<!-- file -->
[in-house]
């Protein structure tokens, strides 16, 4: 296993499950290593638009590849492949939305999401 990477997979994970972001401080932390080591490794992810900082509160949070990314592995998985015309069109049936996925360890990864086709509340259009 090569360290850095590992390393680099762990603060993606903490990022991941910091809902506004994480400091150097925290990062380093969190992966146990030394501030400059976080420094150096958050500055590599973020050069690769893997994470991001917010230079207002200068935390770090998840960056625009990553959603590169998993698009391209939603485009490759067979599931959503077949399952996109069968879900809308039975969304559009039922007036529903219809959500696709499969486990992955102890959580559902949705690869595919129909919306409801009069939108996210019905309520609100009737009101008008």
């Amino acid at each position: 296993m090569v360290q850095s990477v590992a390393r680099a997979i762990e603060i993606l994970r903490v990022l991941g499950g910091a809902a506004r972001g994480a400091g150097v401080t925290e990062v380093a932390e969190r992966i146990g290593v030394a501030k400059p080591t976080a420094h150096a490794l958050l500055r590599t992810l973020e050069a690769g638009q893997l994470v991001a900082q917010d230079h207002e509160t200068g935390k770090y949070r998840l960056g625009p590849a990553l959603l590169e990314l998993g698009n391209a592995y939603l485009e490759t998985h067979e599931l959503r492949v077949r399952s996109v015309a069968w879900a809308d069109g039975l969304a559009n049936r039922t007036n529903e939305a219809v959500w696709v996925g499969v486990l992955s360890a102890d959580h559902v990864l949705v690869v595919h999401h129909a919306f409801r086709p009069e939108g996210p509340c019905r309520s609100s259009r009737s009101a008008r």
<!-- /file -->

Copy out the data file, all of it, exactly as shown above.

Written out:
[in-house]
């Protein structure tokens, strides 16, 4: 296993499950290593638009590849492949939305999401 990477997979994970972001401080932390080591490794992810900082509160949070990314592995998985015309069109049936996925360890990864086709509340259009 090569360290850095590992390393680099762990603060993606903490990022991941910091809902506004994480400091150097925290990062380093969190992966146990030394501030400059976080420094150096958050500055590599973020050069690769893997994470991001917010230079207002200068935390770090998840960056625009990553959603590169998993698009391209939603485009490759067979599931959503077949399952996109069968879900809308039975969304559009039922007036529903219809959500696709499969486990992955102890959580559902949705690869595919129909919306409801009069939108996210019905309520609100009737009101008008």
């Amino acid at each position: 296993m090569v360290q850095s990477v590992a390393r680099a997979i762990e603060i993606l994970r903490v990022l991941g499950g910091a809902a506004r972001g994480a400091g150097v401080t925290e990062v380093a932390e969190r992966i146990g290593v030394a501030k400059p080591t976080a420094h150096a490794l958050l500055r590599t992810l973020e050069a690769g638009q893997l994470v991001a900082q917010d230079h207002e509160t200068g935390k770090y949070r998840l960056g625009p590849a990553l959603l590169e990314l998993g698009n391209a592995y939603l485009e490759t998985h067979e599931l959503r492949v077949r399952s996109v015309a069968w879900a809308d069109g039975l969304a559009n049936r039922t007036n529903e939305a219809v959500w696709v996925g499969v486990l992955s360890a102890d959580h559902v990864l949705v690869v595919h999401h129909a919306f409801r086709p009069e939108g996210p509340c019905r309520s609100s259009r009737s009101a008008r």